Immune cells enables escape from oncogenic KRAS dependency in pancreatic cancer

Tumor microenvironment remodeling enables bypass of oncogenic KRAS dependency in pancreatic cancer.

Pingping Hou, Avnish Kapoor, Qiang Zhang, Jiexi Li, Chang-Jiun Wu, Jun Li, Zhengdao Lan, Ming Tang, Xingdi Ma, Jeffrey J Ackroyd, Raghu Kalluri, Jianhua Zhang, Shan Jiang, Denise J. Spring, Y. Alan Wang and Ronald A. DePinho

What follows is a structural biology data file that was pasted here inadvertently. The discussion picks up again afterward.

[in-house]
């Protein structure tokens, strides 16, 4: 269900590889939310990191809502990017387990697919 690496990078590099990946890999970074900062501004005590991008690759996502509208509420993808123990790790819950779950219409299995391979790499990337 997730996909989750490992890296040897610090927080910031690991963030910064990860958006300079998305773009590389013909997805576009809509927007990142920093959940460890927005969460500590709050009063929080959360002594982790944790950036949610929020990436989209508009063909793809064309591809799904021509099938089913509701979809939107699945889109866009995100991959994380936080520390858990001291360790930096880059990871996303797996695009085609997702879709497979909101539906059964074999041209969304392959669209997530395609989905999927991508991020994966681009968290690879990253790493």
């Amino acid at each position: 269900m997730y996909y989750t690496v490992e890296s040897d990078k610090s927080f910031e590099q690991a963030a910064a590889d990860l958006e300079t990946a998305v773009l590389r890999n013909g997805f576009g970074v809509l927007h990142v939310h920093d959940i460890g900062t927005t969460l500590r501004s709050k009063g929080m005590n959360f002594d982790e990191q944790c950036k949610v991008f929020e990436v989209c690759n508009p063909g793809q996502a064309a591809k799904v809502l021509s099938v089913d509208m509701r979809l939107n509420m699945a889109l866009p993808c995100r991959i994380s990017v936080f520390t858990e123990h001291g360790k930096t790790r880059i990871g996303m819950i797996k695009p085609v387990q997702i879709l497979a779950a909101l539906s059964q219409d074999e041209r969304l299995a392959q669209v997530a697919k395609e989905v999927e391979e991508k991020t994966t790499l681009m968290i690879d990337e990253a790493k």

Oncogenic KRAS (KRAS*) is a key tumor maintenance gene in pancreatic ductal adenocarcinoma (PDAC), motivating pharmacological targeting of KRAS* and its effectors. Here, we explored mechanisms involving the tumor microenvironment (TME) as a potential basis for resistance to targeting KRAS*. Using the inducible KrasG12D p53 null (iKPC) PDAC mouse model, gain-of-function screens of epigenetic regulators identified HDAC5 as the top hit enabling KRAS* independent tumor growth. HDAC5-driven escaper tumors showed a prominent neutrophil-to-macrophage switch relative to KRAS*-driven tumors. Mechanistically, HDAC5 represses Socs3, a negative regulator of chemokine CCL2, resulting in increased CCL2 which recruits CCR2+ macrophages. Correspondingly, enforced Ccl2 promotes macrophage recruitment into the TME and enables tumor recurrence following KRAS* extinction. These tumor-associated macrophages (TAMs) in turn provide cancer cell with trophic support including TGFB to enable KRAS* bypass in a Smad4-dependent manner. Our work uncovers a KRAS* resistance mechanism involving immune cell remodeling of the PDAC TME.

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